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Molecular and Human Genetics

Houston, Texas

Department of Molecular and Human Genetics
Department of Molecular and Human Genetics
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Herman A. Dierick, M.D.

Herman A. Dierick, M.D.

Assistant Professor of Molecular and Human Genetics

Other Positions

Assistant Professor, Department of Neuroscience


M.D., Catholic University of Leuven, 1991
Postdoc, University of Michigan, 1997
Postdoc, Northwestern University, 2000
Research Fellow, The Neurosciences Institute, 2007

Research Interests

Aggression is a complex social behavior that is influenced by numerous genetic and environmental factors. Neither the genes underlying this behavior nor its neurobiological mechanism(s) are very well worked out. Much of the aggressive behavior observed in nature is directed towards animals of the same species, so called intraspecific aggression, and revolves around competition for limited resources in the environment, food and mating partners. Most if not all animals show some form of aggression which suggests that the fundamental aspects of aggressive behavior may well be conserved throughout the animal kingdom. Even though aggression is a normal behavior necessary for animals to successfully compete and contributes to the survival of the animal and the species, aggression can also take on pathological forms. Numerous human diseases are characterized by an aggression component.

In the past, we have pursued two angles to start to understand the neurobiological basis of aggression in Drosophila melanogaster. In a first set of experiments, we performed selection on a wild type strain using a very specific selective pressure in a population based environment. We picked animals for further breeding that performed a rare but highly aggressive behavioral element known as escalated fighting in which males reciprocally lunge at each other and box and tussle in order to gain control over a territory. After the selected lines showed reliably different levels of aggression from control strains, we performed micro array expression experiments to look for changes in gene expression in the heads of the high and low aggression strains. This resulted in a list of candidate genes, some of which as individual mutations partially recapitulated the phenotype. In a set of follow-up experiments, we analyzed the effect of two neuromodulators, known to affect aggression in mammals. Both these modulators, serotonin (5-HT) and neuropeptide F (npf) strongly affect aggression in the fly, albeit not exactly in the same way.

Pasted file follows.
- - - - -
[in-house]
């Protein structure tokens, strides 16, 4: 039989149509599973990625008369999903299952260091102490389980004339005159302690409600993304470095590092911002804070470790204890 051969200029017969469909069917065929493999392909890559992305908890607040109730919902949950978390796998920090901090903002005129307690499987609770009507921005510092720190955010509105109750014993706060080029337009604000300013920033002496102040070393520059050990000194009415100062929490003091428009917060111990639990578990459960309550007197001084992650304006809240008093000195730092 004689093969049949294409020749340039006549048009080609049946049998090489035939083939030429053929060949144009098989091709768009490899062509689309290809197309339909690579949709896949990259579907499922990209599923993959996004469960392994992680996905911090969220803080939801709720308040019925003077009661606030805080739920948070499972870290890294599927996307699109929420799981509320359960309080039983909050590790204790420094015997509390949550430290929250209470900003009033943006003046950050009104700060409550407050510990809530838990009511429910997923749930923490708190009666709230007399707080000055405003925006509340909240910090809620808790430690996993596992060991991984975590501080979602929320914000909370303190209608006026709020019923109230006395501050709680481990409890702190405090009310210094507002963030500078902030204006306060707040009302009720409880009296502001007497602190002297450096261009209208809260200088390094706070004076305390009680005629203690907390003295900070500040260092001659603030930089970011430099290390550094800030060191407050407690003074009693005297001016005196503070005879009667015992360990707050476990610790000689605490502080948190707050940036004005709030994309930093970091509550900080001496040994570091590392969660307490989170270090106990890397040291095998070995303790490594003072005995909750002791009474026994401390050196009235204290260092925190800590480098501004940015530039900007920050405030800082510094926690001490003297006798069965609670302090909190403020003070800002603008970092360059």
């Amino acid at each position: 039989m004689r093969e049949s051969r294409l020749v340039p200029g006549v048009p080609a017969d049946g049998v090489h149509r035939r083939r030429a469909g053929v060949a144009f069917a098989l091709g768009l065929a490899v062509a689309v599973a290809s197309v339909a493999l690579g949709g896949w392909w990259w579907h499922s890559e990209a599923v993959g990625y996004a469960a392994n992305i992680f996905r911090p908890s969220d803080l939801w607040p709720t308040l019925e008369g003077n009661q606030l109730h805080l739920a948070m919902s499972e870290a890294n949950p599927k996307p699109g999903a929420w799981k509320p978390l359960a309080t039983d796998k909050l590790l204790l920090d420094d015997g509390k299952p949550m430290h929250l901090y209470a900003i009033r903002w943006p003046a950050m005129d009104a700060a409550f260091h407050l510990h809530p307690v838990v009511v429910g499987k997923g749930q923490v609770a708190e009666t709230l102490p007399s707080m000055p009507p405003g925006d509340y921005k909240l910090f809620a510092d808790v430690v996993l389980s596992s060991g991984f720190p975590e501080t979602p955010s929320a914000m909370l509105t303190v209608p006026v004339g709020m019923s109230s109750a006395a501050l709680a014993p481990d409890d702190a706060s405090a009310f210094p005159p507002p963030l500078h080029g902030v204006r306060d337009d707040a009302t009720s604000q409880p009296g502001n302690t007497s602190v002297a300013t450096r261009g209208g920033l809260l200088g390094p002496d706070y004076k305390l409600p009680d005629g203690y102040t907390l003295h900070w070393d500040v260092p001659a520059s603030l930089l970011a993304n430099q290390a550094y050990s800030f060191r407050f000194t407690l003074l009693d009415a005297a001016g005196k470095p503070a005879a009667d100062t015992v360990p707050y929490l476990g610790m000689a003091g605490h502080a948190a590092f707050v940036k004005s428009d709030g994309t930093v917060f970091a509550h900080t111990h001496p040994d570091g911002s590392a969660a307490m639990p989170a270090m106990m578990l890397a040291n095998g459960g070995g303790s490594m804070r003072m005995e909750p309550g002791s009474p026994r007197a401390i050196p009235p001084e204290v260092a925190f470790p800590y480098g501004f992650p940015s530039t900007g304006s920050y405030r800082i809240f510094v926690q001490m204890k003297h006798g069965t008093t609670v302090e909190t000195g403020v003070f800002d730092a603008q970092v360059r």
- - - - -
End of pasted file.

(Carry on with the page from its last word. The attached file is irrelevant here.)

Our research goal is to continue to dissect the genetics and neurobiological mechanisms of aggressive behavior in Drosophila melanogaster, using the many sophisticated genetic, cell biological and neurobiological tools that are available in this species. Eventually, we want to investigate whether the mechanisms and genes identified in the vinegar fly are conserved in vertebrate species including mammals.

Selected Publications

  1. Dierick HA (2007). A method for quantifying aggression in male Drosophila melanogaster. Nat. Protoc. 2(11): 2712-8. PubMed PMID: 18007606
  2. Dierick HA, Greenspan RJ (2007). Serotonin and neuropeptide F have opposite modulatory effects on fly aggression. Nat. Genet. 39(5): 678-82. PubMed PMID: 17450142
  3. Dierick HA, Greenspan RJ (2006). Molecular analysis of flies selected for aggressive behavior. Nat. Genet. 38(9): 1023-31. PubMed PMID: 16906161
  4. Greenspan RJ, Dierick HA (2004). 'Am not I a fly like thee?' From genes in fruit flies to behavior in humans. Hum. Mol. Genet. 13: R267-273 (Review). PubMed PMID: 15358734
  5. Chao AT*, Dierick HA*, Addy TM, Bejsovec A (2003). Mutations in eukaryotic release factors 1 and 3 act as general nonsense suppressors in Drosophila. Genetics 165(2): 601-12. *First authors PubMed PMID: 14573473
  6. Ostrowski S, Dierick HA, Bejsovec A (2002). Genetic control of cuticle formation during embryonic development of Drosophila melanogaster. Genetics 161(1): 171-82. PubMed PMID: 12019232
  7. Moline MM*, Dierick HA*, Southern C, Bejsovec A (2001). Non-equivalent roles of Drosophila Frizzled and Dfrizzled2 in embryonic wingless signal transduction. Curr. Biol. 10(18): 1127-30. *First authors PubMed PMID: 10996794
  8. Dierick H, Bejsovec AM (1999). Cellular mechanisms of Wingless/Wnt signal transduction. In Curr. Top. Dev. Biol. (pp. 153-190), Pederson and Schatten (eds.), New York: Academic Press.
  9. McCartney BM, Dierick HA, Kirkpatrick C, Moline MM, Baas A, Peifer M, Bejsovec A (1999). Drosophila APC2 is a cytoskeletally-associated protein that regulates wingless signaling in the embryonic epidermis. J. Cell Biol. 146(6): 1303-18. PubMed PMID: 10491393
  10. Dierick HA, Bejsovec A (1998). Functional analysis of Wingless reveals a link between intercellular ligand transport and dorsal-cell-specific signaling. Development 125(23): 4729-38. PubMed PMID: 9806921

Contact Information

Herman A. Dierick, M.D.
Department of Molecular and Human Genetics
Baylor College of Medicine
One Baylor Plaza, MS BCM225
Houston, TX, 77030, U.S.A.

Phone: 713-798-6865

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